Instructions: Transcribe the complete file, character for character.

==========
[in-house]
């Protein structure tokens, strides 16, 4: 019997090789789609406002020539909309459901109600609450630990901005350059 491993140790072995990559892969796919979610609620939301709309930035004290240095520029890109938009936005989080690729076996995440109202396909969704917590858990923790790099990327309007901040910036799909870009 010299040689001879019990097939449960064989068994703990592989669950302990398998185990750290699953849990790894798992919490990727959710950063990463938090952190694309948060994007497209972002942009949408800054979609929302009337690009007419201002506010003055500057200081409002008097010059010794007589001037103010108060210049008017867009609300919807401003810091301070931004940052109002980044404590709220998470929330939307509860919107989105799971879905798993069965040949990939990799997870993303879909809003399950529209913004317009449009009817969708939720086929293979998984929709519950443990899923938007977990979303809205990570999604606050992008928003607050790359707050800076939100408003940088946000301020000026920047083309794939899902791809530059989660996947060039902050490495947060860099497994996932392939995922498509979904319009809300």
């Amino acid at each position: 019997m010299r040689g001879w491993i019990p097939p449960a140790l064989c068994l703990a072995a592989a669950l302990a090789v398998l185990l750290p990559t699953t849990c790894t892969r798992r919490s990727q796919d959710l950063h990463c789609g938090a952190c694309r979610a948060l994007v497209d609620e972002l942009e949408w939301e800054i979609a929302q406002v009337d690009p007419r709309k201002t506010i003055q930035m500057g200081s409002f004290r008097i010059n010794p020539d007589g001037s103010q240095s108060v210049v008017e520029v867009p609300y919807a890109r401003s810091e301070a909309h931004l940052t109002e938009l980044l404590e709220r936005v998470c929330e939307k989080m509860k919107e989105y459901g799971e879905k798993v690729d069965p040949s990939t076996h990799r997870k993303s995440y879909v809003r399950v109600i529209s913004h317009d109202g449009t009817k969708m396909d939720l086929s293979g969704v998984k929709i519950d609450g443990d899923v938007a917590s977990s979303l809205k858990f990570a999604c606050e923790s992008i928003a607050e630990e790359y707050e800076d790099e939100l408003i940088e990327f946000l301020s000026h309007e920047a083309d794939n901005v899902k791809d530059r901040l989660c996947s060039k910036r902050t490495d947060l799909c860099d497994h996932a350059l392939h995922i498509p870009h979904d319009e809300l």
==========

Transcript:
[in-house]
């Protein structure tokens, strides 16, 4: 019997090789789609406002020539909309459901109600609450630990901005350059 491993140790072995990559892969796919979610609620939301709309930035004290240095520029890109938009936005989080690729076996995440109202396909969704917590858990923790790099990327309007901040910036799909870009 010299040689001879019990097939449960064989068994703990592989669950302990398998185990750290699953849990790894798992919490990727959710950063990463938090952190694309948060994007497209972002942009949408800054979609929302009337690009007419201002506010003055500057200081409002008097010059010794007589001037103010108060210049008017867009609300919807401003810091301070931004940052109002980044404590709220998470929330939307509860919107989105799971879905798993069965040949990939990799997870993303879909809003399950529209913004317009449009009817969708939720086929293979998984929709519950443990899923938007977990979303809205990570999604606050992008928003607050790359707050800076939100408003940088946000301020000026920047083309794939899902791809530059989660996947060039902050490495947060860099497994996932392939995922498509979904319009809300």
């Amino acid at each position: 019997m010299r040689g001879w491993i019990p097939p449960a140790l064989c068994l703990a072995a592989a669950l302990a090789v398998l185990l750290p990559t699953t849990c790894t892969r798992r919490s990727q796919d959710l950063h990463c789609g938090a952190c694309r979610a948060l994007v497209d609620e972002l942009e949408w939301e800054i979609a929302q406002v009337d690009p007419r709309k201002t506010i003055q930035m500057g200081s409002f004290r008097i010059n010794p020539d007589g001037s103010q240095s108060v210049v008017e520029v867009p609300y919807a890109r401003s810091e301070a909309h931004l940052t109002e938009l980044l404590e709220r936005v998470c929330e939307k989080m509860k919107e989105y459901g799971e879905k798993v690729d069965p040949s990939t076996h990799r997870k993303s995440y879909v809003r399950v109600i529209s913004h317009d109202g449009t009817k969708m396909d939720l086929s293979g969704v998984k929709i519950d609450g443990d899923v938007a917590s977990s979303l809205k858990f990570a999604c606050e923790s992008i928003a607050e630990e790359y707050e800076d790099e939100l408003i940088e990327f946000l301020s000026h309007e920047a083309d794939n901005v899902k791809d530059r901040l989660c996947s060039k910036r902050t490495d947060l799909c860099d497994h996932a350059l392939h995922i498509p870009h979904d319009e809300l």